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common name: Maidenhair tree
full sun, part shade
moist soil, clay soil, sandy soil
preferred soil pH: any
minimum temp: -23°C
USDA zone: 6 to 9
This distinctive deciduous tree with an ancient pedigree. It was previously considered to be a type of conifer, and for simplicity is treated as such here, but is now placed in its own plant division, Ginkgophyta.
The crown is usually narrowly conical when young, with rising branches, it later spreads and often forms an irregular outline. Fan shaped mid to pale green leaves, often with a central indentation. They turn butter yellow in autumn. Dioecious species with male and female flowers produced on separate trees. Catkin like, pendulous, yellow male flowers are borne in clusters. The solitary female flowers later produce fleshy yellow-green fruit, which have an unpleasant smell.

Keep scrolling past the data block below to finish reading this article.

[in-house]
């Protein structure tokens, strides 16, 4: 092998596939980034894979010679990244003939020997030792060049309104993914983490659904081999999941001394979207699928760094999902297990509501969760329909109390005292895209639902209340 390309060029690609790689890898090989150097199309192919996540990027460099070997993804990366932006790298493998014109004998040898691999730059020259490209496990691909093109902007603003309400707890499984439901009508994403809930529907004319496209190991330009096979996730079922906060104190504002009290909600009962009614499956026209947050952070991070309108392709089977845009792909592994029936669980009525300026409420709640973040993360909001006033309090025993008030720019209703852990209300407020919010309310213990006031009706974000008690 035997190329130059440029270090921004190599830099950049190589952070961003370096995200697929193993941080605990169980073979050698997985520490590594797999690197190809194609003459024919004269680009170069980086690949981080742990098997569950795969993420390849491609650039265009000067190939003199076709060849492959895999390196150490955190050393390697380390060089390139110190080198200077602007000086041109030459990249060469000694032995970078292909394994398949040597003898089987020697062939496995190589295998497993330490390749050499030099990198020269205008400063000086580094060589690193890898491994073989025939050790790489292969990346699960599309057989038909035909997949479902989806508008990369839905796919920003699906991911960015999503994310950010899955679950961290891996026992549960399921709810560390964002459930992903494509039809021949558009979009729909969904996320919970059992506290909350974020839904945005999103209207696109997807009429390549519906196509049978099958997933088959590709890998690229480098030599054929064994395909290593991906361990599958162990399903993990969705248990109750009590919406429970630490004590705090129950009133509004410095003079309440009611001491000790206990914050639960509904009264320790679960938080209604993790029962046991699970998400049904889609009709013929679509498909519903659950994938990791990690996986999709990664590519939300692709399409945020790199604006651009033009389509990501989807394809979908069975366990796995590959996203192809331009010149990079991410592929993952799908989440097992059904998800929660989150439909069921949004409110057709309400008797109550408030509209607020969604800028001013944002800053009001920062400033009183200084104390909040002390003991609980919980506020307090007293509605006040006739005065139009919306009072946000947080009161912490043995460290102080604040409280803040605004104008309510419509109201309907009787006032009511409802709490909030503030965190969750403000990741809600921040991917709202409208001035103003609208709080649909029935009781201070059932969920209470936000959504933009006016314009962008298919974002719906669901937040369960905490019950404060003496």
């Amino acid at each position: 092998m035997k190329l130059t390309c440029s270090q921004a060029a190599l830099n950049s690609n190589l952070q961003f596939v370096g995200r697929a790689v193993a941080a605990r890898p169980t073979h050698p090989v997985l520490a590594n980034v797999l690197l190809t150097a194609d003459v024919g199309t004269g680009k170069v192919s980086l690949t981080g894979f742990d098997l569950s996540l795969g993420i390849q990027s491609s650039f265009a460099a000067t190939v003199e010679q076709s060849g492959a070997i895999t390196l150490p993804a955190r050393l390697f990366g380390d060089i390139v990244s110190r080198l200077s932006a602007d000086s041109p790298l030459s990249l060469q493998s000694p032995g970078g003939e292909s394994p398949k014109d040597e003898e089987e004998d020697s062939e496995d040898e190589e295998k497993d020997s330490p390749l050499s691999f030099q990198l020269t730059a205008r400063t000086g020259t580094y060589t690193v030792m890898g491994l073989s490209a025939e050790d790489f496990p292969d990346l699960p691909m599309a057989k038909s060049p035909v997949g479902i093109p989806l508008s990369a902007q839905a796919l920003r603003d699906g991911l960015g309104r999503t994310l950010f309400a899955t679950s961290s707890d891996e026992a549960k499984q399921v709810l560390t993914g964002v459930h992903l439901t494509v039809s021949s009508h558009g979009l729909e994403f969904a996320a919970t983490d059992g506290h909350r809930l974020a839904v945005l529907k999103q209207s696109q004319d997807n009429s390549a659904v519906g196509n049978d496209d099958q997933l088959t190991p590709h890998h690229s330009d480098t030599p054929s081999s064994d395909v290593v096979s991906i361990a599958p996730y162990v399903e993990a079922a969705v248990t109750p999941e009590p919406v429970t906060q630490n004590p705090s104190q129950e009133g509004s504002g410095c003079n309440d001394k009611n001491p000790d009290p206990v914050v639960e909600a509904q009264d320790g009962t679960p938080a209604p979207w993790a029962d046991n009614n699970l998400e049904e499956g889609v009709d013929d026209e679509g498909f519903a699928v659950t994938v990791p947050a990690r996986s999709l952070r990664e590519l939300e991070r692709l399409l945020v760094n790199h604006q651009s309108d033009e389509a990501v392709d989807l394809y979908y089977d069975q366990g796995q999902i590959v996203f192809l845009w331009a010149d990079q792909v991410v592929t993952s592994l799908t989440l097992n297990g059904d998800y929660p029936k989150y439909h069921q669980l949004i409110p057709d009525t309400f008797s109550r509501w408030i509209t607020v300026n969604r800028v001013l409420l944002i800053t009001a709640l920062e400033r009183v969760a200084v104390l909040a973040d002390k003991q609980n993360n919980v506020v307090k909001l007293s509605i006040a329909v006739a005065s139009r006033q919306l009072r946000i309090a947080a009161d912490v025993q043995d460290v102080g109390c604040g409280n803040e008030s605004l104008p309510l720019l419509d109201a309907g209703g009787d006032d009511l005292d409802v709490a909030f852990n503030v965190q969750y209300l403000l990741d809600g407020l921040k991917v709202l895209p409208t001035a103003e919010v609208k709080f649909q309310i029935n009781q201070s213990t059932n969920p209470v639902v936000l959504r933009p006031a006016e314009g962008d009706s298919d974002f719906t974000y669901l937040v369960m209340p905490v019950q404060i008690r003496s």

Perfectly hardy and suitable for most soils, though thrives best in sandy loam and a sunny position. Reasonably drought tolerant once well established.
Reaches about 3m. in 10 years.
Prune in winter, if required.
From seed, semi-ripe cuttings in summer or by grafting.
Tolerant of industrial areas and is equally good either as a specimen or as an avenue tree.
An extract of the leaves is used as a herbal remedy and tonic. It is used to improve blood flow to the body extremities, improves memory and mental performance and is reputed to assist in the treatment of tinnitus. May be taken as a tea.
This is the sole surviving species of an ancient plant family which was widely distributed in prehistoric times and is therefore of considerable botanical interest. It is probably extinct in the wild but is commonly planted as a sacred tree near Buddist temples of southern China.
pronounced: GINK-go bi-LOW-ba